The benevolant overlord interface

I’ve spent a lot of time thinking about computer interface design. That’s probably because Gnome and Canonical have also been doing that for the last couple of years. I’ve spent quite a lot of time using both Gnome Shell and Unity recently and I feel like they each bring a sort of personality to my computer.

Gnome ShellGnome-shell watches over everything I do. It’s quietly waiting in the  background and at moment’s notice it will shout my windows into parade form and stand by awaiting orders, like a high-ranking general to a despot in his final years. “I await your orders, Sir, although I strongly recommend you do what I have already decided.” In practice I don’t find the expose overview very useful, maybe because I’ve never been a Mac user so I’m not used to it. Most of my windows are grey and white and look basically the same. A “show icons in the overview” extension would probably help (in fact, I seem to remember this happening at some point).

Canonical's UnityUnity is more of a young child stood next to me, who has coloured my application icons in different colours for reasons that I don’t understand, and proudly presents them to me on a tray at irregular intervals (and on a random choice of monitor). The launcher is perhaps the drowsy, overgrown teenage sibling. The dog has helpfully dragged all of my menus to the top of the screen, which is a well-meaning gesture for netbook users but unfortunate with an extra monitor that’s vertically above my laptop screen.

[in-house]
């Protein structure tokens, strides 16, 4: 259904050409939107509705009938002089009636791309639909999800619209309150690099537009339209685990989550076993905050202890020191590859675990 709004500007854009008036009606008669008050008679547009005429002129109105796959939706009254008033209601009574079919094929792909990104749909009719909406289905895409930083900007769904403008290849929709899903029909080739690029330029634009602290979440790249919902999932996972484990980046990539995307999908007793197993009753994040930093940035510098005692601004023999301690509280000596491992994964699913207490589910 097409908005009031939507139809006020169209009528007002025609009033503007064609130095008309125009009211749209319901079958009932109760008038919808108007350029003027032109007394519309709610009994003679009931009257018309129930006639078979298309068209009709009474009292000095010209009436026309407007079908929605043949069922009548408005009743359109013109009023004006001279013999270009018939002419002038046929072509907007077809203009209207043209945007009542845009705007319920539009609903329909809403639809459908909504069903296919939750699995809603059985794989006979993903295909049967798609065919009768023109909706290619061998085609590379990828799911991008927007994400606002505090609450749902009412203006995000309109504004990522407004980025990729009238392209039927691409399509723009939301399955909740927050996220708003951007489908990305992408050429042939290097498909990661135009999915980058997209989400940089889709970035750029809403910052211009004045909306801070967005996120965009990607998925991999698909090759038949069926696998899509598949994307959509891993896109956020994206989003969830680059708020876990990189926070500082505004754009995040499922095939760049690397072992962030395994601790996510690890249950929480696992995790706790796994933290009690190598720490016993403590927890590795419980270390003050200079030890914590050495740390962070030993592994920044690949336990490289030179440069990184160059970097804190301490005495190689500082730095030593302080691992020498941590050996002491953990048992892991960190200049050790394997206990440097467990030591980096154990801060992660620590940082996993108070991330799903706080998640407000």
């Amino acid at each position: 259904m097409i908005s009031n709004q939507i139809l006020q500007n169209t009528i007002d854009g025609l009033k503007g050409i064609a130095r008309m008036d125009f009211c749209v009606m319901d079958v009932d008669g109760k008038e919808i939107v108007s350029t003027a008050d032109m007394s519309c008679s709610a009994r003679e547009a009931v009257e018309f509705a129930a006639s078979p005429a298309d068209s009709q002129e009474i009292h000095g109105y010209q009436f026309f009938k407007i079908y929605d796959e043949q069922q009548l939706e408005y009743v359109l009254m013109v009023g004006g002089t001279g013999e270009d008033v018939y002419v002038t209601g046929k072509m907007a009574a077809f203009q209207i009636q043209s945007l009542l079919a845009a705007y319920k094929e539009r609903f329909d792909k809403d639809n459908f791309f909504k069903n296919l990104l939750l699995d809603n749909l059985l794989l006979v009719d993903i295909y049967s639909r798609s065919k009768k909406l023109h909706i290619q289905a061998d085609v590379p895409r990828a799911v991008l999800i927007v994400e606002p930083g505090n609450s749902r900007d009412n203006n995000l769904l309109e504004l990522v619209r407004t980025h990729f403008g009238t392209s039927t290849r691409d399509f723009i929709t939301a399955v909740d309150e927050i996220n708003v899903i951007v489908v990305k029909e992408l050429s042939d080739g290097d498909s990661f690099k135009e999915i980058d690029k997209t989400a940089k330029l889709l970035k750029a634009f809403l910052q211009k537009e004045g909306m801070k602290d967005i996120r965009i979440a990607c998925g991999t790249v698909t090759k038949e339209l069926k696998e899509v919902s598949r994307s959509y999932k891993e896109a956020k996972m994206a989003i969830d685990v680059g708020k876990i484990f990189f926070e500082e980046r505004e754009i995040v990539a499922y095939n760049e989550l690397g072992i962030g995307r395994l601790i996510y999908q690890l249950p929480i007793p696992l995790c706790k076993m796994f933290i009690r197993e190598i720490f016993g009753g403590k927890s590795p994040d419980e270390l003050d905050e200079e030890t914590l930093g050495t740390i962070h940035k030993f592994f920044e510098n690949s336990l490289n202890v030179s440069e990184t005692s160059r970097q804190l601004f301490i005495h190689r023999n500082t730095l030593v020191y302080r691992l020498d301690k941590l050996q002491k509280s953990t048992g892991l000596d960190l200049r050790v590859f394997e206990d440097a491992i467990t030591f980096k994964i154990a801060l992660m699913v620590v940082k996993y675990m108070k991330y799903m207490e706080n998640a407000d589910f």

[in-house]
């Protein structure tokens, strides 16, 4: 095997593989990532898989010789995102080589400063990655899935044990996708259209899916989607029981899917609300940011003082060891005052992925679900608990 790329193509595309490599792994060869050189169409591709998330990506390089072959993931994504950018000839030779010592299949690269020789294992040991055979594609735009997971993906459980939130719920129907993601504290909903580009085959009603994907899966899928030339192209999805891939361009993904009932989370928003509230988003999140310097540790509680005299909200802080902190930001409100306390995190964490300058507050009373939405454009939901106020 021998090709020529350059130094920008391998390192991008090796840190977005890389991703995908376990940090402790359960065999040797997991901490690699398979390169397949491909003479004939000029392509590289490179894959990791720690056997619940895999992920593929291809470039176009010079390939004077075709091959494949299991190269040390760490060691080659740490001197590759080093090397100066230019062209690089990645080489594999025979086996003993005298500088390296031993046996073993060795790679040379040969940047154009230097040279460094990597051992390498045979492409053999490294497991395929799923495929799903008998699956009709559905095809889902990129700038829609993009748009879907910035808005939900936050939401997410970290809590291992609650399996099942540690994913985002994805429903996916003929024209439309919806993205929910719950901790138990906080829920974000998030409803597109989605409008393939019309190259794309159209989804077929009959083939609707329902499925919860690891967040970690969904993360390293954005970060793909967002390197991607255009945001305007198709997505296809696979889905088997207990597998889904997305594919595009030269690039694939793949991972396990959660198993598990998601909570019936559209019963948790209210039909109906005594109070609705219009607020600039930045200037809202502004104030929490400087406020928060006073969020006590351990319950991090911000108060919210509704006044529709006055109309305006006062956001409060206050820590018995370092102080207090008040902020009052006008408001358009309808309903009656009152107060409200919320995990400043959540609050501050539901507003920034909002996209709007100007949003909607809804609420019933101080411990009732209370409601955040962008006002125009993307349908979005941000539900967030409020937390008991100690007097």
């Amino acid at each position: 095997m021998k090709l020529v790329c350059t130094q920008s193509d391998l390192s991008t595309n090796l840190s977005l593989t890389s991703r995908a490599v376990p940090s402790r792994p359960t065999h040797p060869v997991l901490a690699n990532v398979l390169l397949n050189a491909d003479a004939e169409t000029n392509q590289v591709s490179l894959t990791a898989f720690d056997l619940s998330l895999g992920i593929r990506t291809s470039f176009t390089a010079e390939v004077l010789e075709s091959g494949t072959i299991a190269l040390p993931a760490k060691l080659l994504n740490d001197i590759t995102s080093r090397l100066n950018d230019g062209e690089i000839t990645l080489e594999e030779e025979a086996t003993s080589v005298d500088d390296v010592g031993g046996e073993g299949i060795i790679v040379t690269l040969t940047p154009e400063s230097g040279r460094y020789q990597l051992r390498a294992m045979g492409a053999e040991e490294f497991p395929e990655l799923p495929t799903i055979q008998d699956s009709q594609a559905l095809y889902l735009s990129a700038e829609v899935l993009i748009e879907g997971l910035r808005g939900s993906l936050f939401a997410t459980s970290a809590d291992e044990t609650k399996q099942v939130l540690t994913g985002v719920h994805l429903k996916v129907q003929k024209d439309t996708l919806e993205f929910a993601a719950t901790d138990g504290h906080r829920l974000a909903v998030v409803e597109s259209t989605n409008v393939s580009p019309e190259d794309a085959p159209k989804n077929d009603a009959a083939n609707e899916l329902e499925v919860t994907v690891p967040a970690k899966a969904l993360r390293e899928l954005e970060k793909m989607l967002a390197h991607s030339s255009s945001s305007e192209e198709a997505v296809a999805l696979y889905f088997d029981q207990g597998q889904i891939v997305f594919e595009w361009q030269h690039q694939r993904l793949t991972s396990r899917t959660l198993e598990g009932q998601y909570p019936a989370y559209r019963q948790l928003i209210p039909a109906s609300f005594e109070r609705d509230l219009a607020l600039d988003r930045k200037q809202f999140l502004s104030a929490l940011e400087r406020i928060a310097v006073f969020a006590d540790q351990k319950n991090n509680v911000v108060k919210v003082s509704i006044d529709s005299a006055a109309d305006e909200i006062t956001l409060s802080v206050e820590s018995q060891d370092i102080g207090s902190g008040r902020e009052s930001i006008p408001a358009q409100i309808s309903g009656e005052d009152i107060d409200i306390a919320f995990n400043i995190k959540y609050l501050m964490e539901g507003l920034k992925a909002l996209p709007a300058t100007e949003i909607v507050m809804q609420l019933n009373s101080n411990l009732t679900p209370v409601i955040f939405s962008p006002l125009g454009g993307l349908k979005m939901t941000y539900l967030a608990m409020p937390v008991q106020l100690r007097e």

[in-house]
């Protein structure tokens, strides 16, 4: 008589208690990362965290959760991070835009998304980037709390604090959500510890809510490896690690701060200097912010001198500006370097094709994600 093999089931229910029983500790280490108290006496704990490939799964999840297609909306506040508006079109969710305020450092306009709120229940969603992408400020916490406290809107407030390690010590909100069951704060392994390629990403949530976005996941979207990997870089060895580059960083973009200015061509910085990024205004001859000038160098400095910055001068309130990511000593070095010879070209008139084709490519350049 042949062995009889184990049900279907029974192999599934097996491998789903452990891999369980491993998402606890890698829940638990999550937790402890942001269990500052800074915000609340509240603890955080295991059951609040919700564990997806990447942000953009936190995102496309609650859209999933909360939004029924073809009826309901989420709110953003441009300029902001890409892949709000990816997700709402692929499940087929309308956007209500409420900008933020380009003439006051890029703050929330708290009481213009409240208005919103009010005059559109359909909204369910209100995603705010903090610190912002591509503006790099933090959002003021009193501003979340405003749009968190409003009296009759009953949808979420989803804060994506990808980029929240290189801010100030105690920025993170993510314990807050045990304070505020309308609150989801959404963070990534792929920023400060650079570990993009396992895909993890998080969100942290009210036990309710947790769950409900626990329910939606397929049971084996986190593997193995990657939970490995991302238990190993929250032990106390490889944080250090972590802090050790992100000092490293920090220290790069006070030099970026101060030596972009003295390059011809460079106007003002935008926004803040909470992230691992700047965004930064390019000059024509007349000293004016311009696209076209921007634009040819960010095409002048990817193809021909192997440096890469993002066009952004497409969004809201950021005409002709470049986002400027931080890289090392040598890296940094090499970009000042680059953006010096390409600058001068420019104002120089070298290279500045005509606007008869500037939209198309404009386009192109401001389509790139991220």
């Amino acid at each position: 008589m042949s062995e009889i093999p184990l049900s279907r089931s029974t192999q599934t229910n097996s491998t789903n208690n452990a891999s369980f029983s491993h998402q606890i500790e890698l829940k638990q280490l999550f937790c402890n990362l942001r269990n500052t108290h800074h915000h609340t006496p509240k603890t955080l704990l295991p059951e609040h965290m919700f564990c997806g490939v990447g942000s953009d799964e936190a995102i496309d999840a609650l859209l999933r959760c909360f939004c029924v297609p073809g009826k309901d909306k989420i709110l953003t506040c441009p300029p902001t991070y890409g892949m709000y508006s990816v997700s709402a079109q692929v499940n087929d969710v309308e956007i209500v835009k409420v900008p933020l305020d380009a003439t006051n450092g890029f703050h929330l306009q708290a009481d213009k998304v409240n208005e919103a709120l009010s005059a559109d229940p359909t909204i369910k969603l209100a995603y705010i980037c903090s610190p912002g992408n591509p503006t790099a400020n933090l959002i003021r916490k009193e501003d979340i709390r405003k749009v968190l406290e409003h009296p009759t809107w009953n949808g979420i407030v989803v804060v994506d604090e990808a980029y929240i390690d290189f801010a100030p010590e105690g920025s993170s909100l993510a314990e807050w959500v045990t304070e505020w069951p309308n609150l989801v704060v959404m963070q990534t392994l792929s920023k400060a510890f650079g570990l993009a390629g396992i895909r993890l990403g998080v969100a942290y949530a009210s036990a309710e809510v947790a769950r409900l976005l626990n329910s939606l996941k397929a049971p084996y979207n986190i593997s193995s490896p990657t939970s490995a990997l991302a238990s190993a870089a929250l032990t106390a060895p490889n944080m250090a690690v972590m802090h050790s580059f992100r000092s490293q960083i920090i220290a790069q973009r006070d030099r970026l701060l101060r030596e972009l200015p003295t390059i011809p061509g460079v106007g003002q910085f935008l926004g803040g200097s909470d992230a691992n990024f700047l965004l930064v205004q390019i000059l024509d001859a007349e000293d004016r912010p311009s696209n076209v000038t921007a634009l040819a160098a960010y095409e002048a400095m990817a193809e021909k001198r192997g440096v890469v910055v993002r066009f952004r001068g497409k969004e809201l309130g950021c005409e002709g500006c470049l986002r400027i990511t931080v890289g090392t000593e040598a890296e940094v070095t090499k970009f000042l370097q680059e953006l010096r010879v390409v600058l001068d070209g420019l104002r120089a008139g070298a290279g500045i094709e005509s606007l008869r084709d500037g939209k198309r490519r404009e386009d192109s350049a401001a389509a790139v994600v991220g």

I feel Gnome Shell is a good interface for a laptop, but the design is poor for more technical users who use multiple monitors, or multiple terminal windows. Unity’s seems designed to fail in any situation – too slow and complicated for a tablet or a netbook, unusable with multiple monitors, and rather distracting in every environment as the panel slides in and out unpredictably. How about the old Windows 95 / Gnome 2 interface? I guess I’m so used to it that a character doesn’t really come out of it at all. It’s a grey-looking middle-aged fellow who knows exactly what his job is and does it the same way he’s always done.

This post was brought to you by a major electronics manufacturer based somewhere in Asia.

About Sam Thursfield

Who's that kid in the back of the room? He's setting all his papers on fire! Where did he get that crazy smile? We all think he's really weird.
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